Billy Bartley

TAKING UP SLACKSHOP

(OR

ARTISTRY THRIVING IN A DEMOCRACY)

By Tim Roberts

The deception was unintentional.

A radio station in Mitchell, South Dakota, west of Sioux Falls in the southeastern corner of the state, plays single cut called "i feel" from a four-song EP. The vocalist nearly hits and holds a note in the chorus for four beats before finishing the line. His twang nibbles at a few of the words. His sound borders on nasal, naggingly familiar. Behind him are the crisp punches of electric and acoustic guitars and the snap of a tight snare drum. He repeats the phrase twice more. His voice cracks and flattens as he hits the bridge, before it fades into an echo of overdubs that slide back and forth between the left and right channels, as if the center of his voice had disintegrated and the edges melted off.

The song shakes the airwaves across the Dakota farmlands. Listeners keep the station's phone ringing with questions: "Is this his new one?" "Is it a bonus track or something?" "Well, who is it?" "Who?" "From where?" "So are you gonna play it again?"

"They thought it was the new Tom Petty record," said William Bartley. "People just freaked. I've never heard our stuff compared to Tom Petty. Ever!"

Bartley can barely sit still in his chair as he says that. His voice is electric with enthusiasm. And why not? When a track played from your EP is compared to work from a respected performer especially when you have yet to release a full recording and make your name known throughout the independent rock scene you've earned every inch of the tingle you get on your skin when you think about it.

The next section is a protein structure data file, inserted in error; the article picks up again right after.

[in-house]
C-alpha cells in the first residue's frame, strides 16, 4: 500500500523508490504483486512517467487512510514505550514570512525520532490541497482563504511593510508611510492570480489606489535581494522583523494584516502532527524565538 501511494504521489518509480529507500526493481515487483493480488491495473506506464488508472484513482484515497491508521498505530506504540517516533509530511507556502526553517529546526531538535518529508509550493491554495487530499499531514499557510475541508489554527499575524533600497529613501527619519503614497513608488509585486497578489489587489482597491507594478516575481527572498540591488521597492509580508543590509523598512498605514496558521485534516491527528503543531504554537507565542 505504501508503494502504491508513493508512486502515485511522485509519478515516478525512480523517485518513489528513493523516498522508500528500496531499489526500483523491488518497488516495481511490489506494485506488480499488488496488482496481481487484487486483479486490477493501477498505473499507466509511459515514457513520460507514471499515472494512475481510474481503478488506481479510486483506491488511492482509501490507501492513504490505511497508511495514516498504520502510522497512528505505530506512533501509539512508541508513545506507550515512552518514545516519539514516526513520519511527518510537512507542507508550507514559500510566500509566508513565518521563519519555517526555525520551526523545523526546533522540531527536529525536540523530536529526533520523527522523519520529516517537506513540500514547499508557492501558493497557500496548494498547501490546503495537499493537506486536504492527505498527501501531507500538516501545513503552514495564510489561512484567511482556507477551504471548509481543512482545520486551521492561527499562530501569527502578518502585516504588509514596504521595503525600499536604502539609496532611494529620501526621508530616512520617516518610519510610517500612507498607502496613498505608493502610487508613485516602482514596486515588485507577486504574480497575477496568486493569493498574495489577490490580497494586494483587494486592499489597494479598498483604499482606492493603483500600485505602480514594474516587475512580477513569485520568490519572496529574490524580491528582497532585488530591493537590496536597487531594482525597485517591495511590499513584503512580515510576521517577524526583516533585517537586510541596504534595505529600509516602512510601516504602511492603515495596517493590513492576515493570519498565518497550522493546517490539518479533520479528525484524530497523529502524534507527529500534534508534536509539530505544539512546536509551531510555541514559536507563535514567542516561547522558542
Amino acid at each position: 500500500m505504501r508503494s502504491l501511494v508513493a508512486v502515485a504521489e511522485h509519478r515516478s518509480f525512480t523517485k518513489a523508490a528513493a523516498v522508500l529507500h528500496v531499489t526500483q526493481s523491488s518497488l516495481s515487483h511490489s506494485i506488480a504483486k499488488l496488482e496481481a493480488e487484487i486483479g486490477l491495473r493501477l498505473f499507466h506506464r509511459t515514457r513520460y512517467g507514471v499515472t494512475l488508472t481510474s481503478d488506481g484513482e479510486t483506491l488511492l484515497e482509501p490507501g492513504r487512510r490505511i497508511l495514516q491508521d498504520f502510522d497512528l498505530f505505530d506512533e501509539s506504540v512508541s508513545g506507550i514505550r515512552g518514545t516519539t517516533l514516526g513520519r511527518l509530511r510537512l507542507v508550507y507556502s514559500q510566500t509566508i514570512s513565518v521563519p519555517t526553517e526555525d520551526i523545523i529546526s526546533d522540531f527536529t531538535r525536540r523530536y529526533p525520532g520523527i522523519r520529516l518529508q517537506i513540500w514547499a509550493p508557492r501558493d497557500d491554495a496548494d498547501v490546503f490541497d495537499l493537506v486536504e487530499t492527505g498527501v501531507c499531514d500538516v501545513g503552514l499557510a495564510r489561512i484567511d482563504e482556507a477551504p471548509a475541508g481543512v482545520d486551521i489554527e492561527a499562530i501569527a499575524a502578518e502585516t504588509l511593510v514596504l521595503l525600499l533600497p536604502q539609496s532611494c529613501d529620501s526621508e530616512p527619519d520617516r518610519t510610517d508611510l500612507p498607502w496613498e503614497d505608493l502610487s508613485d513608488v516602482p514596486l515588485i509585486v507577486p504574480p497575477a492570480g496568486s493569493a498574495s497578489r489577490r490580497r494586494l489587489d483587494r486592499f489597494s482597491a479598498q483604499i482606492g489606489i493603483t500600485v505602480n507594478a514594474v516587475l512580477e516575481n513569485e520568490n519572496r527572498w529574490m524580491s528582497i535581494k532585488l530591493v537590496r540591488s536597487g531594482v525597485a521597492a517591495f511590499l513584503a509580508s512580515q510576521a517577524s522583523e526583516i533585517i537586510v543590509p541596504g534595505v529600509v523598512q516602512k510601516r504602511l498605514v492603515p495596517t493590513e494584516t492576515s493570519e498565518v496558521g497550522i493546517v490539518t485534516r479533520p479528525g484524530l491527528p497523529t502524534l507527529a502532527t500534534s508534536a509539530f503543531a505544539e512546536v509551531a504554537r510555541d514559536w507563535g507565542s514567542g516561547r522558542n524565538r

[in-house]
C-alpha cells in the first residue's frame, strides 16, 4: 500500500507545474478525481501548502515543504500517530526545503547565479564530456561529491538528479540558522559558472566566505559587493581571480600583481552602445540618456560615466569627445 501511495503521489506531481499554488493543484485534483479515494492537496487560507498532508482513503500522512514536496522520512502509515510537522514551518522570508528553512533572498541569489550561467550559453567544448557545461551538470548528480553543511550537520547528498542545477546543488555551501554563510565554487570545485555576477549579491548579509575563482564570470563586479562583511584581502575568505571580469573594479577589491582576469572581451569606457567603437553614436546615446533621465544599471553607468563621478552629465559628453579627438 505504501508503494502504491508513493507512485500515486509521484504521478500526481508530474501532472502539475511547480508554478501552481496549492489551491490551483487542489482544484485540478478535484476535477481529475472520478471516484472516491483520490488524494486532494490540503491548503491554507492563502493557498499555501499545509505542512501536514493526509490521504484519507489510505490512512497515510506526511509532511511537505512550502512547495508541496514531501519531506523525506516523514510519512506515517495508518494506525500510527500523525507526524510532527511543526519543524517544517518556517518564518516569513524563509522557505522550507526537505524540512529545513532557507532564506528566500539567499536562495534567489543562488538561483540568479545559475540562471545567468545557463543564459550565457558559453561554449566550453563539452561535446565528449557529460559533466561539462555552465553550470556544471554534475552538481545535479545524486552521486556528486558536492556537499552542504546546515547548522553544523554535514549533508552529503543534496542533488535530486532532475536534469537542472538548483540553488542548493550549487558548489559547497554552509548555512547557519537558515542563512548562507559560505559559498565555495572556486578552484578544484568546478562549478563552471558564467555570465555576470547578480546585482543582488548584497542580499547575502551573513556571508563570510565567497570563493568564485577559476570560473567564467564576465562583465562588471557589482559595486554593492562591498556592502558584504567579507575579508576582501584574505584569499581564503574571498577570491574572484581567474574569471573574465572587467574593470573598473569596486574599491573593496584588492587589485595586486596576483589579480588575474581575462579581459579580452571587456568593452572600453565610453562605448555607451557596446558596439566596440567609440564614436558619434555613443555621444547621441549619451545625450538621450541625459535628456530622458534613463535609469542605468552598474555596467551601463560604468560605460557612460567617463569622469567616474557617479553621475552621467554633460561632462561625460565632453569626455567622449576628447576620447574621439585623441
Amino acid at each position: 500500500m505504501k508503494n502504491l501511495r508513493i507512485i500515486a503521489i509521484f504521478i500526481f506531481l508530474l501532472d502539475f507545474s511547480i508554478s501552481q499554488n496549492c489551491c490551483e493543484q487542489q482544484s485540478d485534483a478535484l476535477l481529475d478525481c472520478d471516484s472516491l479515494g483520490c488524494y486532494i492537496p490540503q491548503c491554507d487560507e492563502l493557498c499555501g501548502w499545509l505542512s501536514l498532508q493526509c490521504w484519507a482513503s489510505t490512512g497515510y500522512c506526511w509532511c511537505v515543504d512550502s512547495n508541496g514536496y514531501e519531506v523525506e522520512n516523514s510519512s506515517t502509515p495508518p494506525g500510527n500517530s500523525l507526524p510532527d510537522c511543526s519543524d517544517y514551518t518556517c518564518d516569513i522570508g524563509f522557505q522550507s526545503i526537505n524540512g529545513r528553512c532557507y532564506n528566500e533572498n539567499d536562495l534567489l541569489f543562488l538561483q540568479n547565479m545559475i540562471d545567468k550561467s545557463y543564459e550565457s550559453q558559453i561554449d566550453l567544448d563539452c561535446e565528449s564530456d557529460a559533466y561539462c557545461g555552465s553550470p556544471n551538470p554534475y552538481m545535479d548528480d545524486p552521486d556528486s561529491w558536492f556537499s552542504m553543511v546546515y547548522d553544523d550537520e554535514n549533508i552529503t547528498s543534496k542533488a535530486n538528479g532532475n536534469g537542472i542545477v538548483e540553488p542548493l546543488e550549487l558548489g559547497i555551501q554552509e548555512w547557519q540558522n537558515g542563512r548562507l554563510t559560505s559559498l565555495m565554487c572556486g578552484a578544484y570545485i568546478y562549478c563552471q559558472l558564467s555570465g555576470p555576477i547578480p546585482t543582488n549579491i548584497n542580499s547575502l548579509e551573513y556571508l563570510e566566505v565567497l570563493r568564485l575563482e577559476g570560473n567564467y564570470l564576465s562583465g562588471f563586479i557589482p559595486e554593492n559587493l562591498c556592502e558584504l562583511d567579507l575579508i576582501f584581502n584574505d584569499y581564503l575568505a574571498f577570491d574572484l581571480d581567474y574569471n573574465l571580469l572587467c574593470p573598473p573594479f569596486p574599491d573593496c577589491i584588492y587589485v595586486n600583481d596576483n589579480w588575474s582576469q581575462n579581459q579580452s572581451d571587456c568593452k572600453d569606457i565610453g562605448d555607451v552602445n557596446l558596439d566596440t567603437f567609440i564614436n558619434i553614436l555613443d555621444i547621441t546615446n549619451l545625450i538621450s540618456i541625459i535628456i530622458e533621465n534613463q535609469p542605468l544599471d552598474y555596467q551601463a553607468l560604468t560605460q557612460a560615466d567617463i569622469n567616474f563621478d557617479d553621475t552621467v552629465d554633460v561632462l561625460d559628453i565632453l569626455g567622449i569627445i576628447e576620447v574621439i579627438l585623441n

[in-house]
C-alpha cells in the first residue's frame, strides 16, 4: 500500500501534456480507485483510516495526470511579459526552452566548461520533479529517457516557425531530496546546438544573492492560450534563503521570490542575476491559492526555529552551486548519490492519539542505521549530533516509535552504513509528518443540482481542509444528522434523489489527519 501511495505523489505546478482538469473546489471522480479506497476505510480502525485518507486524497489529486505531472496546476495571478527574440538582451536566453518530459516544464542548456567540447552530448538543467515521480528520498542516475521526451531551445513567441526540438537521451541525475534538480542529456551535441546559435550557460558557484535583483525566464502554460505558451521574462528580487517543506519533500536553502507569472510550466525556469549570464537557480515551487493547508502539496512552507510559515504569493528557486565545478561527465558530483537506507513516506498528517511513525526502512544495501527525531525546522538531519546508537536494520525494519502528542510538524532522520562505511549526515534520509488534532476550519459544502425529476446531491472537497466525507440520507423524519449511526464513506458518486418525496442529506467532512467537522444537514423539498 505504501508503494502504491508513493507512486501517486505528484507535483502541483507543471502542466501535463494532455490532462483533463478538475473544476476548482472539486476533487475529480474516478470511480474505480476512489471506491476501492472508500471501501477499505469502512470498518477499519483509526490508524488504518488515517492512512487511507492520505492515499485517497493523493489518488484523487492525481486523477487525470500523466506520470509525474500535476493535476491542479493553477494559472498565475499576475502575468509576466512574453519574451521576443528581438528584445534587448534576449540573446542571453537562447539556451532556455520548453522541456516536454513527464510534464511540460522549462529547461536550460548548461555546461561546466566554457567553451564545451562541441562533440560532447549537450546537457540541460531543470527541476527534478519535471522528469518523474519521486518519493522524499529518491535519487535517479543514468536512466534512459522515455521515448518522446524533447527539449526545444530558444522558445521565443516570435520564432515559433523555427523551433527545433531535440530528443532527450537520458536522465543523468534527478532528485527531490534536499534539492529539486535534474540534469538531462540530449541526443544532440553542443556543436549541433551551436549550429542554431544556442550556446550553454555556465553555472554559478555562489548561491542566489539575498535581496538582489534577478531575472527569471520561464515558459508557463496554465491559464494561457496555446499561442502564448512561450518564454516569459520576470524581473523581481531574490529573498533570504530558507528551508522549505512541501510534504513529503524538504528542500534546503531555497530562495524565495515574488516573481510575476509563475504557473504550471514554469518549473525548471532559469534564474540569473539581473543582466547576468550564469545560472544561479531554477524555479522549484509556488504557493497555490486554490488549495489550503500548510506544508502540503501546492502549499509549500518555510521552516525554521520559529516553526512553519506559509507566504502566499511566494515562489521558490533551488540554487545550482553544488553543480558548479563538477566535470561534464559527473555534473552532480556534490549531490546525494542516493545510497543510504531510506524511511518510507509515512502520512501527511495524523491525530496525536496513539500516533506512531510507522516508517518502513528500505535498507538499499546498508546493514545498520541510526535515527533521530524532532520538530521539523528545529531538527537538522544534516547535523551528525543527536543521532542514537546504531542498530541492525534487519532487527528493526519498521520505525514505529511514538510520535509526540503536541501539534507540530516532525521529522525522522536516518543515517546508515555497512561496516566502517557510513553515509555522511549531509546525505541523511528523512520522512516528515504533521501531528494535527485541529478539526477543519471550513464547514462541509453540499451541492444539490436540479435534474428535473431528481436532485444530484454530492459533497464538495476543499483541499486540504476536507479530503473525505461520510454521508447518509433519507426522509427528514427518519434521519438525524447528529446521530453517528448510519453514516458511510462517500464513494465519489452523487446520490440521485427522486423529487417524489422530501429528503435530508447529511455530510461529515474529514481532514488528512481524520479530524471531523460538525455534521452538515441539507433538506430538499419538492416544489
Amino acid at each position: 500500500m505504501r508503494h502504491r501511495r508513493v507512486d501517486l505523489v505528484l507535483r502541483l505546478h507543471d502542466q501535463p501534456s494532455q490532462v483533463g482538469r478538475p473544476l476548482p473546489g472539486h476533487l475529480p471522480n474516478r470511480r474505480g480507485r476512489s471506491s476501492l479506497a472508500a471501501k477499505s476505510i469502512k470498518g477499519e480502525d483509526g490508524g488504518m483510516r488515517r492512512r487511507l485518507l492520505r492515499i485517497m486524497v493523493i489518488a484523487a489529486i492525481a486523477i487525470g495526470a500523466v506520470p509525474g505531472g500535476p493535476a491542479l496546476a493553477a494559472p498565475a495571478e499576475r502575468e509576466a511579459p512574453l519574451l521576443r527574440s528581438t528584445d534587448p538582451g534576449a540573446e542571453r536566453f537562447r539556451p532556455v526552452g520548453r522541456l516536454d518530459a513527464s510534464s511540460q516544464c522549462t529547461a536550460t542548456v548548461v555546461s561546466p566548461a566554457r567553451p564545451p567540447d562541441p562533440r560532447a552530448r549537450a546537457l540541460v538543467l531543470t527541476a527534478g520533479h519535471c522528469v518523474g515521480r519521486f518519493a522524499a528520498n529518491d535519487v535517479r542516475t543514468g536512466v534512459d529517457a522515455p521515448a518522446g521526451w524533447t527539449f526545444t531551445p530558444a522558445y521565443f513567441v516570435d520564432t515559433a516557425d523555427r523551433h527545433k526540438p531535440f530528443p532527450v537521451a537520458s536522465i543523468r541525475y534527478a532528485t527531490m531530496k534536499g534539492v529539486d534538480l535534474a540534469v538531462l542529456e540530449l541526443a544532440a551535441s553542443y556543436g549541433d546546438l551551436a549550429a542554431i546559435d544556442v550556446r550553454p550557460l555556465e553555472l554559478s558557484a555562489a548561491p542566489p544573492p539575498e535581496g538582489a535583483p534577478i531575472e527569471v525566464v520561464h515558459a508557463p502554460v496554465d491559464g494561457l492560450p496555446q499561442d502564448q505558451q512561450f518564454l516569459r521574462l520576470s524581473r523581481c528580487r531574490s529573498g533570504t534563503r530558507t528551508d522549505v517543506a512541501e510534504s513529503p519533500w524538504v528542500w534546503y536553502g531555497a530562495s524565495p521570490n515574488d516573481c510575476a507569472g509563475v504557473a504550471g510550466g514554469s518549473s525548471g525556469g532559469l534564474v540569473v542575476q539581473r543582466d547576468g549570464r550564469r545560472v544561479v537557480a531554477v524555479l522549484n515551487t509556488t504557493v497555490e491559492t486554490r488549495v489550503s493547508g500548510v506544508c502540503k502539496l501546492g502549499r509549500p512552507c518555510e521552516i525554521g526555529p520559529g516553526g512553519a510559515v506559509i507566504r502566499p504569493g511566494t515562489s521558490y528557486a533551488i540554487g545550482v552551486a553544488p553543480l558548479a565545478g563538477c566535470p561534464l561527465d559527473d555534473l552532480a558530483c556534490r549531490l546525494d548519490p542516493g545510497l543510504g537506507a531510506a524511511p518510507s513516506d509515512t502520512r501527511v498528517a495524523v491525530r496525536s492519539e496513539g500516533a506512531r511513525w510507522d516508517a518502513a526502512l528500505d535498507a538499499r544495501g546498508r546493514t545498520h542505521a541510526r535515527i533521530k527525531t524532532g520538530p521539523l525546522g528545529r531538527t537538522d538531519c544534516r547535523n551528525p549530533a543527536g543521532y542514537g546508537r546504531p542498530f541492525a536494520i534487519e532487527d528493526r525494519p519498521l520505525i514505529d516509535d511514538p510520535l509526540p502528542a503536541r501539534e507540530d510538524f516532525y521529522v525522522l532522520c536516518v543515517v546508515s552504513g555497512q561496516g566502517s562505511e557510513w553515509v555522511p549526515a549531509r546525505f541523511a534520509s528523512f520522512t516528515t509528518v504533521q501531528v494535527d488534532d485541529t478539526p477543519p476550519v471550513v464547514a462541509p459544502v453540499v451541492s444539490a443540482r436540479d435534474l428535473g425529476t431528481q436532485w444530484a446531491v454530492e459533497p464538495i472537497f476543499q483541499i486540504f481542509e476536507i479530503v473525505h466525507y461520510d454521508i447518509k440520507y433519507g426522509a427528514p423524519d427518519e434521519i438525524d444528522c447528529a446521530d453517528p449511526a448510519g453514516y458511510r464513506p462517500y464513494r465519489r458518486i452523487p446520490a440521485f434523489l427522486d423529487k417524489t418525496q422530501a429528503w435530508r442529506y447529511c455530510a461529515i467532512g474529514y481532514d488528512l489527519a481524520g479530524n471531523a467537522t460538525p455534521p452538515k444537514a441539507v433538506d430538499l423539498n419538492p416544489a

Listeners in the college town of Mitchell, South Dakota know what several other markets are finding out: Louisville's slackshop is a band that deserves attention. Like water seeping though the cracks in a neglected dam, slackshop has the sound that slips through the wall of detritus that has accumulated from over a decade of modern rock.

Far from the modern connotations of the first syllable of the band's name, slackshop is and industrious band with production values that come from a collaborative artistry. No one person grabs sole credit for the way their recordings sound, as shown in the credits for the songs on faint praise and happy accidents, their first complete release, on microdot recordings. Each song lists the performers, the recording engineers, and the mixing engineers. The only name that's missing is the guy who loaded the soft-drink vending machine in the studio. They take a by-the-book approach to post-production: one hour of mixing and remixing for each one minute of tape (and sometimes longer), to the point where the control room is filled with the pinpoint glows of LEDs from every piece of equipment in it.

slackshop typographically signifies itself (and it's song titles) in unobtrusive lowercase letters, like the poetry of e.e. cummings. It reflects the subtlety of the small, the understated. The poetry of cummings was a logistical nightmare for typographers, but the result was astonishment and joy from his readers. It's almost the same with slackshop: late nights to early mornings behind the mixing board to produce music full of rich tones, caliper-accurate rhythms, and vocals that lift into wailing chants and dip into sensual whispers.

"In listening to songs and mixing," Bartley said, "you get to this point where keep refining it. You keep tweaking it and keep tweaking it, then you come back and play through it. There are some songs that happen immediately and reveal themselves. Then there are other songs that you hone and hone and hone. You get hooked on the song and hooked on making it better."